How accreditation works
- Guide to accreditation
- Your accreditation
- Pre-2004 teachers
- Casual and part-time
- Early Childhood Teachers
- Interstate teachers
- Overseas teachers
- Future teachers
- Returning teachers
- Taking a break
- Voluntary cancellation of accreditation
- Cessation of accreditation
- Revocation and suspension of accreditation
- Your account
- Complete 10 hours of Refresher Courses
- Administering accreditation
- Supervisors/Principal/Service Providers
- Responsibilities when employing teachers
- Professional experience framework
- Download the professional experience framework
- Supervising provisional-conditional accredited teachers
- Checklist for supporting proficient teacher accreditation
- Proficient teacher report
- Supervisor report sample
- Verify maintenance of accreditation
- Plan and validate PD
- Supporting highly accomplished and lead teacher accreditation
- PD Delegates
- Initial Teacher Education
- Program accreditation requirements
- Transition to the revised standards
- Sharing final year student data
- Initial Teacher Education Committee
- Accredited teaching programs
- GTIL ITE reports
- Information sharing protocols
- Providing professional development
TAAs are responsible for accrediting teachers using the Australian Professional Standards for Teachers. TAAs accredit teachers at the level of Proficient Teacher and decide whether a teacher continues to maintain their Proficient Teacher accreditation.
TAAs can suspend or revoke a teacher’s accreditation for failing to meet any of their accreditation requirements.
A separate category of TAAs, known as TAAs (A/L) are responsible for making accreditation decisions at the voluntary higher levels of Highly Accomplished and Lead Teacher.
New regulatory process for approving TAAs
In January 2016, NESA, introduced a new regulatory framework for approving TAAs for non-government schools and early childhood education centres to make accreditation decisions at Proficient Teacher level.
The provisions of the NESA Guidelines for the Regulation of Teacher Accreditation Authorities for Non-government Schools and Early Childhood Education Centres took effect from 1 January 2016. If there are any differences between the TAA Guidelines and information published on the Teacher Accreditation website, the provisions of the TAA Guidelines will apply.
More about the new regulatory framework for the approval of TAAs
Who is the TAA for my school?
The person appointed as TAA and TAA (A/L) varies between government, Catholic and independent schools.
More about who undertakes the TAA role
First stage in accreditation
To start or return to work as a teacher in a NSW school, teachers must be accredited with NESA.
Authorise Proficient Teacher Accreditation
Provisionally or conditionally accredited teachers must achieve Proficient Teacher Accreditation within a set timeframe. TAAs are responsible for making the accreditation decision and submitting teachers' accreditation reports to NESA.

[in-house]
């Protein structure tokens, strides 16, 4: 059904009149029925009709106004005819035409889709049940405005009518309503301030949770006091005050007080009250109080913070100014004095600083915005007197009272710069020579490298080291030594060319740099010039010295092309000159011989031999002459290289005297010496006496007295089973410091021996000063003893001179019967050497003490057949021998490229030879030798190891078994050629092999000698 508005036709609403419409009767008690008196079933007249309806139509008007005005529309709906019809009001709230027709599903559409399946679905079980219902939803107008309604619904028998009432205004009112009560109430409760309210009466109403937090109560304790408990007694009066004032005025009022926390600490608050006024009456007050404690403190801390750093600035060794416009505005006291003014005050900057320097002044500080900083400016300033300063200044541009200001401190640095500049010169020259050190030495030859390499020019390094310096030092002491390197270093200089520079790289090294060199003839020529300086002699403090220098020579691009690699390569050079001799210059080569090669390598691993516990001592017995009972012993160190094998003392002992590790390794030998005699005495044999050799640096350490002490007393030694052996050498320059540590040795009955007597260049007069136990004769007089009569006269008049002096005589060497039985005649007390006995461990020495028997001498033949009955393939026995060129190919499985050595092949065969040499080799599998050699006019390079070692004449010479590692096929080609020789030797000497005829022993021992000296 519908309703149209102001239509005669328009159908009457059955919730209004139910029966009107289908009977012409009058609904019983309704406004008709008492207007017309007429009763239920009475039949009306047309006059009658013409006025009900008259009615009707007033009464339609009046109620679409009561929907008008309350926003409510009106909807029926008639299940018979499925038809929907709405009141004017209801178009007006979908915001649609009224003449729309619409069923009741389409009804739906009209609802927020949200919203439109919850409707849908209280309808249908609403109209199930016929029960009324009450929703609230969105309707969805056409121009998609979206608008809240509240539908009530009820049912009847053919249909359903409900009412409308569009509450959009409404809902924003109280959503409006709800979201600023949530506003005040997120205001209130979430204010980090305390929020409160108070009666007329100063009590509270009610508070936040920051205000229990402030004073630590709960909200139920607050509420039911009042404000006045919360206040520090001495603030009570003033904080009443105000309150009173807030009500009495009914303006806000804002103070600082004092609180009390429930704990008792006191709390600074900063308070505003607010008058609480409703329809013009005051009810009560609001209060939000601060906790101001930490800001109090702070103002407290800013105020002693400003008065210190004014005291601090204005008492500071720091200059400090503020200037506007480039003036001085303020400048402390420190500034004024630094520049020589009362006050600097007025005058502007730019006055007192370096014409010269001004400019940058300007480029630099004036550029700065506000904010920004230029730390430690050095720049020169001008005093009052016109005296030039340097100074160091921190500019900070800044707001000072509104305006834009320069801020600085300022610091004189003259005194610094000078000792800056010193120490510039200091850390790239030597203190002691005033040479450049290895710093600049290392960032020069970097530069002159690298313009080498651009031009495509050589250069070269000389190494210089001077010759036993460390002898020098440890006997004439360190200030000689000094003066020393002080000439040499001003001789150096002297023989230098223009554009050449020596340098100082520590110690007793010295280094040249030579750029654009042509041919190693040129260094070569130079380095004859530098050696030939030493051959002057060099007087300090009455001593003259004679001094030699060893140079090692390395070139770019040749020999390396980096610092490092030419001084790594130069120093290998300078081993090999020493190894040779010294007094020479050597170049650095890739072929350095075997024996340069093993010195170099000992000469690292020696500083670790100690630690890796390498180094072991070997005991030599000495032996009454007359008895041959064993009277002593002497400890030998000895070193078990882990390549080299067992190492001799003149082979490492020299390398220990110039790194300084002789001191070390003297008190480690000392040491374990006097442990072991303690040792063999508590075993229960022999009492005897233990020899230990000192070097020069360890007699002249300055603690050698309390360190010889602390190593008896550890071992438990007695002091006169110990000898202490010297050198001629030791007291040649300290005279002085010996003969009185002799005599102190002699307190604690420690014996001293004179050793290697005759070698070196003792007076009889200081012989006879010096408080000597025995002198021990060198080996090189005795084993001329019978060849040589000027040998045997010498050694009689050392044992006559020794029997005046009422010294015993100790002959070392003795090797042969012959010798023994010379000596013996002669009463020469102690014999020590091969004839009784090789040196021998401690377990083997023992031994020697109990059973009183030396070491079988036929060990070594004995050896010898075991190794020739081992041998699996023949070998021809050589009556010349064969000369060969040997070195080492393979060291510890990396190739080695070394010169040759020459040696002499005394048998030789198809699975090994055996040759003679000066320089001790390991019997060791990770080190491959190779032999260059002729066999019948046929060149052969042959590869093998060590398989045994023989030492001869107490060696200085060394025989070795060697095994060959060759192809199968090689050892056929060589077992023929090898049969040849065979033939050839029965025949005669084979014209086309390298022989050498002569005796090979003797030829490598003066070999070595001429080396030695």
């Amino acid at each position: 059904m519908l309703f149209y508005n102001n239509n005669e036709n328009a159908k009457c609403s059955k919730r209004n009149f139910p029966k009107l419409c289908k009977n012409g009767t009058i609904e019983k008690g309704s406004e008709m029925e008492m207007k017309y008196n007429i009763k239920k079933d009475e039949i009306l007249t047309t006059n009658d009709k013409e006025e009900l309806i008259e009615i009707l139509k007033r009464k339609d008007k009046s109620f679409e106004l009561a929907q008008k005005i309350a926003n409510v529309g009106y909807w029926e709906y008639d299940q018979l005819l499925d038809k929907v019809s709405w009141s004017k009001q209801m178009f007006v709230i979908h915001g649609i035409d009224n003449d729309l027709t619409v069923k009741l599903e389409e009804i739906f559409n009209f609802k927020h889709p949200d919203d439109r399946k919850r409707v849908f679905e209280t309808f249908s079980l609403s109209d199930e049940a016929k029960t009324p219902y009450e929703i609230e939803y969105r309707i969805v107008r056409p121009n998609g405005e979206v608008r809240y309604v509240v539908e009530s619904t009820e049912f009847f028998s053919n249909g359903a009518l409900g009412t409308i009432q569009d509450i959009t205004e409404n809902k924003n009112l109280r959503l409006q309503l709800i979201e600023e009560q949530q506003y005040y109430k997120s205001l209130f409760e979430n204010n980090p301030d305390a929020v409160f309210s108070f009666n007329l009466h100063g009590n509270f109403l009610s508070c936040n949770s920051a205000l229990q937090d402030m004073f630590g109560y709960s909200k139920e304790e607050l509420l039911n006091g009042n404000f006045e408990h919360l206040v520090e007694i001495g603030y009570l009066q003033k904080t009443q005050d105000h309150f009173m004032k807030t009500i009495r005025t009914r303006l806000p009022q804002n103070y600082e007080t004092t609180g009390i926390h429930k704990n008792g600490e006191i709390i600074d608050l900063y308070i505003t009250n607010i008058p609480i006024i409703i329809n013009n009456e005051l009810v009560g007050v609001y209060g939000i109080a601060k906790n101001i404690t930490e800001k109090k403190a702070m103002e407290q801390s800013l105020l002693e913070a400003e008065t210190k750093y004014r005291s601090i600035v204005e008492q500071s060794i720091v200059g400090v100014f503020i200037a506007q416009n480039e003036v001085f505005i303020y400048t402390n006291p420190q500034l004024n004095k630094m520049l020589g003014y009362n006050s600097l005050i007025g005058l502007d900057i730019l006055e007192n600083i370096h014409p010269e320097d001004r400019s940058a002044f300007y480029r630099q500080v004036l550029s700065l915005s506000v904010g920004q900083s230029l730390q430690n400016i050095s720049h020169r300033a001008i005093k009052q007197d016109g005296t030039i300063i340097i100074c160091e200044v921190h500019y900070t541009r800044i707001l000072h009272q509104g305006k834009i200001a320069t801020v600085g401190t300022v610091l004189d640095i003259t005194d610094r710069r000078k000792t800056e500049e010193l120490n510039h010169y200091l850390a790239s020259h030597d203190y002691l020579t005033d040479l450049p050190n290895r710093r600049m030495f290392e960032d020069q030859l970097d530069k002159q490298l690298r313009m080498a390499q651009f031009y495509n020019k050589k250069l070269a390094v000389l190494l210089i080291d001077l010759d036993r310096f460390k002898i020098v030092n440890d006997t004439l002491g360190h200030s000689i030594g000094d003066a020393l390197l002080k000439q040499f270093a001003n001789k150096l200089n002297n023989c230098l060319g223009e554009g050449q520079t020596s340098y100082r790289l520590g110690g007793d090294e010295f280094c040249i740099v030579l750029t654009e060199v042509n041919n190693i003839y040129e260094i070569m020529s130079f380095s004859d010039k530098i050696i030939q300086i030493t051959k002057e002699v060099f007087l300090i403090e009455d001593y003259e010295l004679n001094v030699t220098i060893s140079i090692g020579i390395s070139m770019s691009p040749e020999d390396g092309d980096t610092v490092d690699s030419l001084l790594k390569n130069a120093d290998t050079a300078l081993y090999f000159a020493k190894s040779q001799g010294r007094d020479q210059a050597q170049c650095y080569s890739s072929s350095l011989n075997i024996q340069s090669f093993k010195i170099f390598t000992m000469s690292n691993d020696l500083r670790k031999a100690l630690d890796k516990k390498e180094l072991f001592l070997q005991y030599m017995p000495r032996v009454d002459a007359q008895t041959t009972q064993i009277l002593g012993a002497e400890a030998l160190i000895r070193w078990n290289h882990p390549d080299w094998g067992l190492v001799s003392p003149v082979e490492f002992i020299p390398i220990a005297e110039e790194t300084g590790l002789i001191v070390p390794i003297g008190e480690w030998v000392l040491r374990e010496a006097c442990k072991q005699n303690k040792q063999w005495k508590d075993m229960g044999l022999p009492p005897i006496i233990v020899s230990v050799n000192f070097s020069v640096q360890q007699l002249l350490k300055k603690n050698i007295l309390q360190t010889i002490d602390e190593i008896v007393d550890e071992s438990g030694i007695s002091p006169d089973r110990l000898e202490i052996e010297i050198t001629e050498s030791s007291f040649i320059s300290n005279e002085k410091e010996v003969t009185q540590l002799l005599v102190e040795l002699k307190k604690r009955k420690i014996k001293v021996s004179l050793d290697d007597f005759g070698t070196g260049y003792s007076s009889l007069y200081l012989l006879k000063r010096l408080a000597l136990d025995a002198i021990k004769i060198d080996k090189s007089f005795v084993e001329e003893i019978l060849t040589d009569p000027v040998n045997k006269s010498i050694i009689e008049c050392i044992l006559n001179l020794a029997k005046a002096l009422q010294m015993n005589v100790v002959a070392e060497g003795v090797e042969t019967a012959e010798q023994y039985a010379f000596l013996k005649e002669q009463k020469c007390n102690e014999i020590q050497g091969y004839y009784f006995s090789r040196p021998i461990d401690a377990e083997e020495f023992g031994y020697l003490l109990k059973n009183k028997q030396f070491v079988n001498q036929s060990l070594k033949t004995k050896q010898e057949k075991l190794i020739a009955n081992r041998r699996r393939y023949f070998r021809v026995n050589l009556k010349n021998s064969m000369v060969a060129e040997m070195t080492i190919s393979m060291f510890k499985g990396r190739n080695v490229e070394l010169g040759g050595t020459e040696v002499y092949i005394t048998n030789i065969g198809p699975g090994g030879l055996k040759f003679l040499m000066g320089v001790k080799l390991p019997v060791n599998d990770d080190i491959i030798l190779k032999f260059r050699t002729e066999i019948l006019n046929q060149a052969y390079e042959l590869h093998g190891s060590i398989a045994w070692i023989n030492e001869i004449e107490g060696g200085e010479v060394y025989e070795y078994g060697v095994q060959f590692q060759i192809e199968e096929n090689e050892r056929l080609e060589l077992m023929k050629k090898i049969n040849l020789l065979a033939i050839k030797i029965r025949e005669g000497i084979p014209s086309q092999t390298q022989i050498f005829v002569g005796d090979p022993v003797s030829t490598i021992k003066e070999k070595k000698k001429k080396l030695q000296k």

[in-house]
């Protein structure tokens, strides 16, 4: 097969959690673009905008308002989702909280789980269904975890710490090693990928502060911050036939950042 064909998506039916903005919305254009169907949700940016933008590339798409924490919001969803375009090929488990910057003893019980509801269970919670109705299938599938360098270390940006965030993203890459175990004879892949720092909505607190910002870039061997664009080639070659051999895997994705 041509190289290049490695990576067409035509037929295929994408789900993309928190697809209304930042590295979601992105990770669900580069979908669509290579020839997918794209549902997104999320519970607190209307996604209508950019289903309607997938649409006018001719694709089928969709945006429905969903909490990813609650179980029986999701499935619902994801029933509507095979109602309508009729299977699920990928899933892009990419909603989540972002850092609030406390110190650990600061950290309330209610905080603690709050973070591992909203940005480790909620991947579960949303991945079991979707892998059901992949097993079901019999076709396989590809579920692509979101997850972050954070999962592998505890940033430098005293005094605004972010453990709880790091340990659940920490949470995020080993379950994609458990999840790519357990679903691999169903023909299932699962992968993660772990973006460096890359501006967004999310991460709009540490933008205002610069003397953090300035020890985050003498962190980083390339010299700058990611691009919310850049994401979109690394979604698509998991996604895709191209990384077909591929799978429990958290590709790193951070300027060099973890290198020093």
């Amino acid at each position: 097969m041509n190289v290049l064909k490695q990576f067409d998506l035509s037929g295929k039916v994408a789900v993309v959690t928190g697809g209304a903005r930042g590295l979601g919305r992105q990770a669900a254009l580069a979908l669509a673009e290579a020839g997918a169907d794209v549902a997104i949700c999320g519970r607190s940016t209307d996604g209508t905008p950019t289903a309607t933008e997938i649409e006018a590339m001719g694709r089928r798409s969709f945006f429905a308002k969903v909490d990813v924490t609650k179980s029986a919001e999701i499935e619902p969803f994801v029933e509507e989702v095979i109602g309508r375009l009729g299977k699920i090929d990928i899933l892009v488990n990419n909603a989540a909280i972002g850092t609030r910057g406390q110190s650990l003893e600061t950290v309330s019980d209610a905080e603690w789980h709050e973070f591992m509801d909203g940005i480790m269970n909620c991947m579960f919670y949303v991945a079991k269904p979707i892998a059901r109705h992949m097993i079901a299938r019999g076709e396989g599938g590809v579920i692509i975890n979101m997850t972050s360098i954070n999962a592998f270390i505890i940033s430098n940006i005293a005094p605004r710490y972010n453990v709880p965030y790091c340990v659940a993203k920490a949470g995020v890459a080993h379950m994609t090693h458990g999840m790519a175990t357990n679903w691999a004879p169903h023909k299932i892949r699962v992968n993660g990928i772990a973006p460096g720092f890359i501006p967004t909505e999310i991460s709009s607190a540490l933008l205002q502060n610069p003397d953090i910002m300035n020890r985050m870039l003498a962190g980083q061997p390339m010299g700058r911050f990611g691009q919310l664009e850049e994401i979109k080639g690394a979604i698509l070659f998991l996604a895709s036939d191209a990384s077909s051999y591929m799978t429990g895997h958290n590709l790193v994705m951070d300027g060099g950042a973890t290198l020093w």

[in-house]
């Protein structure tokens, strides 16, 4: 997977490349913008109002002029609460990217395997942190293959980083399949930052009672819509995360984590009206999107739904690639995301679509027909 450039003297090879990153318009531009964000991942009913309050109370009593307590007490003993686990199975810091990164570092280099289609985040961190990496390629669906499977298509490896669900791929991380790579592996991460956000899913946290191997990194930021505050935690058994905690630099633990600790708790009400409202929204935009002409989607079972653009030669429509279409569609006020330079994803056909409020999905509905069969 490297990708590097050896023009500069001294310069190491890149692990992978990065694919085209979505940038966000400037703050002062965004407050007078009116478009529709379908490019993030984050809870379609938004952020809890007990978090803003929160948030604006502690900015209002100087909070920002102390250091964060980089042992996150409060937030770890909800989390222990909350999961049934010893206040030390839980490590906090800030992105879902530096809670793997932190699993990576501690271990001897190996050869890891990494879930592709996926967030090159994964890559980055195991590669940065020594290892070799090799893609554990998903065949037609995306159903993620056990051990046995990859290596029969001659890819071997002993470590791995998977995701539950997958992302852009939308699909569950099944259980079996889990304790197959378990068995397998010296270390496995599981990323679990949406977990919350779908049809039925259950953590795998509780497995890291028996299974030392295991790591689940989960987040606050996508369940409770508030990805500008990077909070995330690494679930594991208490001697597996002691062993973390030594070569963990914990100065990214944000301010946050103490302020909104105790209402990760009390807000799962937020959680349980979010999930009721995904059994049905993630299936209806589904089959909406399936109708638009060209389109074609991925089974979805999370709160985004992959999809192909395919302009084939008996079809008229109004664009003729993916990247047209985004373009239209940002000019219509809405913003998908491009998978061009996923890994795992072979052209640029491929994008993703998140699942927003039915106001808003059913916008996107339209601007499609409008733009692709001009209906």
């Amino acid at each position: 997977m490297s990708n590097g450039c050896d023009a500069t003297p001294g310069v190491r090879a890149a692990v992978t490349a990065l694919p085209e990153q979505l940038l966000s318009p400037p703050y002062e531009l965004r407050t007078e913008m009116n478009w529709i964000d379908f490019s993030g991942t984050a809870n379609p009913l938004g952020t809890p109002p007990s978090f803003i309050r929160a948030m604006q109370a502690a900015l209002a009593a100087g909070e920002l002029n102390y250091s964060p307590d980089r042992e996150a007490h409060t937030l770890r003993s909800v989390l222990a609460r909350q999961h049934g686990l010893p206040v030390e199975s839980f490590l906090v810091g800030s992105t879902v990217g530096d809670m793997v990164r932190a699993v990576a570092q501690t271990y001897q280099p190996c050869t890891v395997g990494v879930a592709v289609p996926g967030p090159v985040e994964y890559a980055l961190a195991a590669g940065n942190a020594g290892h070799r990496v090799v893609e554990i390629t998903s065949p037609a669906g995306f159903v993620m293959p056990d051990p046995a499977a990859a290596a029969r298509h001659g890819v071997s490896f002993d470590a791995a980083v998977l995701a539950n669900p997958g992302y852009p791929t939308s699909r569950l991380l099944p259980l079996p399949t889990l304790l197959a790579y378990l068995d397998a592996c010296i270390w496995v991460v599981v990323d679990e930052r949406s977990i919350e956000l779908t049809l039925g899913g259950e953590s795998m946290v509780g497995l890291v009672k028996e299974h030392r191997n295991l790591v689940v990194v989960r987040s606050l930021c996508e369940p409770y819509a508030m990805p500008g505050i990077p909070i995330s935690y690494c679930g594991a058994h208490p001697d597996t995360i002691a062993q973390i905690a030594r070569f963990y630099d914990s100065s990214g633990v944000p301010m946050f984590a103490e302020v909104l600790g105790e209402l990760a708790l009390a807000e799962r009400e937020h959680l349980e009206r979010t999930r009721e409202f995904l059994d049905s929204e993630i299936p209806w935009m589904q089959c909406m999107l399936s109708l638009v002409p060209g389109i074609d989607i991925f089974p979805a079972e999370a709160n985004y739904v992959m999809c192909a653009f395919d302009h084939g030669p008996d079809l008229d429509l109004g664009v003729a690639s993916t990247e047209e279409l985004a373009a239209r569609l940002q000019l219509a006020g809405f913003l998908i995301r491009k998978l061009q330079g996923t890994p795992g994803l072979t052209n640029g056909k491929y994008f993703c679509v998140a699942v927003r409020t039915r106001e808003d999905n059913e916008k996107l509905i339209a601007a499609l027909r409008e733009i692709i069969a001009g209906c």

Revocation and Suspension of Accreditation
From 1 January 2017, the rules for revoking and suspending a teacher's accreditation will change. NESA will have the sole authority to revoke or suspend a teacher's accreditation. The Interim Revocation, Suspension and Voluntary Cancellation of Accreditation Policy (PDF 350 KB) has been established and TAAs have an important role in the process.
Authorise Highly Accomplished/Lead Teacher Accreditation
Teachers applying for the voluntary levels of Highly Accomplished or Lead Teacher Accreditation must apply with a formal submission of multiple sources of evidence, including external observation. A separate category of TAAs, known as TAAs (A/L) review submissions and makes accreditation decisions at the higher levels, following advice from the Moderating and Consistency Committee (MCC).
Read advice from the MCC
The Advice from the MCC, based on analysis of more than 100 submissions, is available for TAAs (A/L) authorising higher level accreditaton.
Validate Professional Development (PD)
TAAs (or where delegated, principals or PD delegates) are responsible for validating Teacher Identified PD in the online account tool.
TAAs are typically responsible for authorising a new or returning teacher’s accreditation, and ensuring teachers maintain their accreditation by monitoring and validating completed PD, and that teachers are continuing to practice according to the Australian Professional Standards for Teachers.
Approve maintenance of accreditation reports
Towards the end of every ‘maintenance of accreditation’ cycle, NSW teachers write a Maintenance of Accreditation Report. The TAA is responsible for making the accreditation decision and submitting the report to NESA.
New to the role?
New TAAs need to formally register with NESA.
Update your TAA details
TAAs must advise NESA of any changes to roles within their organisation that may impact on accreditation decisions. This includes principals and TAA delegates, who require access to the online account tool.